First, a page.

To bolster flagging support for shutting down the government over border wall funding, Trump gave his first prime time speech from the Oval Office… but it backfired. Americans blame him for the shutdown 2-to-1 over congressional Democrats. And as support for the wall slides south, so too does his approval ratings.
This speech backfired so badly because it was his worse speech since his speech apologizing for calling white supremacist at Charlottesville “very good people” and in many ways repeats the main issue of that apology speech. It created a set of contradictory, irreconcilable meanings.
Trump’s Charlottesville apology
Americans were pretty astonished that the President of the United States would refer to the group of Neo-Nazis and white supremacists at Charlottesville as “very good people.” After all, one of them, James Alex Fields, did murder an innocent woman by plowing his car into a group of bystanders. So no, they were not very good people.
Feeling the weight of public pressure, Trump’s aides pressured him to apologize. And he did.
But he immediately reversed himself, saying instead that there was “blame on both sides.” Saying that apologizing was, “the biggest f—ing mistake I’ve made” because it made him look weak and uncertain. That he shouldn’t have apologized because, “I didn’t do anything wrong in the first place.”
Apologizing not only made him look weak (like his aides could bully him into doing things he didn’t want to) but the bigger problem was that he also created for himself a set of contradictory, mutually exclusive conditions. He couldn’t be both for and against the white nationalists at the same time. He had to be one thing or the other.
Searching for a border wall rationale
With Democrats in control of the House and knowing that his presidency will shortly be mired in a flood of investigations, Trump knew that this is his last chance to fulfill his pledge of building a southern border wall. But so far most people weren’t buying his arguments.
He tried to argue that it was needed for… national security… to stop terrorists… except his own law enforcement agencies said this wasn’t true. The State Department’s official investigation found that there was ‘no credible evidence’ terrorists were entering through the southern border.
So if it’s not stopping terrorists then maybe it’s to stop drugs… except law enforcement was quick to point out that drugs come through at entry points not in the middle of no-man’s-land where he wants a wall.
Ok, maybe it’s needed to stop the increasing flood of undocumented immigrants… except the number of undocumented immigrants has been declining already not increasing.
When all these justifications failed, he turned to the least logical rational possible… humanitarianism.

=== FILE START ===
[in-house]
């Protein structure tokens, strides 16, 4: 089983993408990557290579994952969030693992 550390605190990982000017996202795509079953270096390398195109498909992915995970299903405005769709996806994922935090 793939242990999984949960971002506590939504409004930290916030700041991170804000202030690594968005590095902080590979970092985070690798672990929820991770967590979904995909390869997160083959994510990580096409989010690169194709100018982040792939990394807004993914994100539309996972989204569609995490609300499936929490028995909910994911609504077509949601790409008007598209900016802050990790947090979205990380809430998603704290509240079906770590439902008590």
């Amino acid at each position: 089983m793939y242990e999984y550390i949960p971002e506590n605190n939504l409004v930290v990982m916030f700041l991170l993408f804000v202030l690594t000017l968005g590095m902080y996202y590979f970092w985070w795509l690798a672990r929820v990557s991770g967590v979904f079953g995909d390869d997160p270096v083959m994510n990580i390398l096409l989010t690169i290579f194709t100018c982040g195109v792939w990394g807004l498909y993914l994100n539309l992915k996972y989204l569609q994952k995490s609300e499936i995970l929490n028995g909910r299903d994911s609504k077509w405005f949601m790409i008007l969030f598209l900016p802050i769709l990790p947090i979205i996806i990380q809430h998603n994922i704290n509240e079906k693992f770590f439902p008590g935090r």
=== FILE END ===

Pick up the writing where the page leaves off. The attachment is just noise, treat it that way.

It’s the least believable because not because I don’t personally believe him (or not believe him) but because it contradicts the image that he has so carefully built for himself in word and deed. It recreates the same contradictory set of meanings as his Charlottesville apology speech did.
Trump can’t be a humanitarian while inflicting great sorrow
Don’t get me wrong, the border is a humanitarian crisis. Just not the one he talked about in his speech.
People dying in the desert just because they want to live the American dream of a better life is a humanitarian crisis that we definitely should do something about.
But Trump didn’t extend his humanitarian heart to these dying immigrants and their children. He reserved humanity only for American citizens and what hard might cause.
Trump has worked very to craft the image of a tough guy by creating policies that were very hard and inhumane towards immigrants in the name of a great national good.
He nearly stopped the flow of legal immigration, making asylum seekers wait outside almost indefinitely without processing their claims or giving them any help as they waited. And if they ran out of food and money and sought other ways in, he tried them as criminals which ruled out asylum claims.
The most inhumane is his policy of separating families. He separated thousands of migrant children from their mothers and locked them up alone in detention centers. Infants and toddlers.
Not only is this having a terrible effect on the children, but any parent will tell you that having your babies taken away is perhaps the most heart-wrenching cruelties a mother can endure.
I’m certain that in a few decades, in hindsight, we’ll be asking ourselves how we could stand by and allow the government to inflict such cruelty in the same way that we ask today how we could have allowed the government to imprison citizens of Japanese descent during the World War II.
But Trump argued that taking babies from their mothers had to be done. And he was the man to do it because he is tough enough to take tough action.
By making humanitarianism the central rationale for wall funding, Trump only highlighted his own lack of humanity. Instead of spotlighting the plight of Americans, he highlighted the plight of migrants for most of the public. And in doing so showed his argument was insincere, contradictory, and illogical. He can’t raise the specter of humanitarianism while reserving humanity for some but denying it to others. He can’t both be a great humanitarian while also inflicting great sorrow.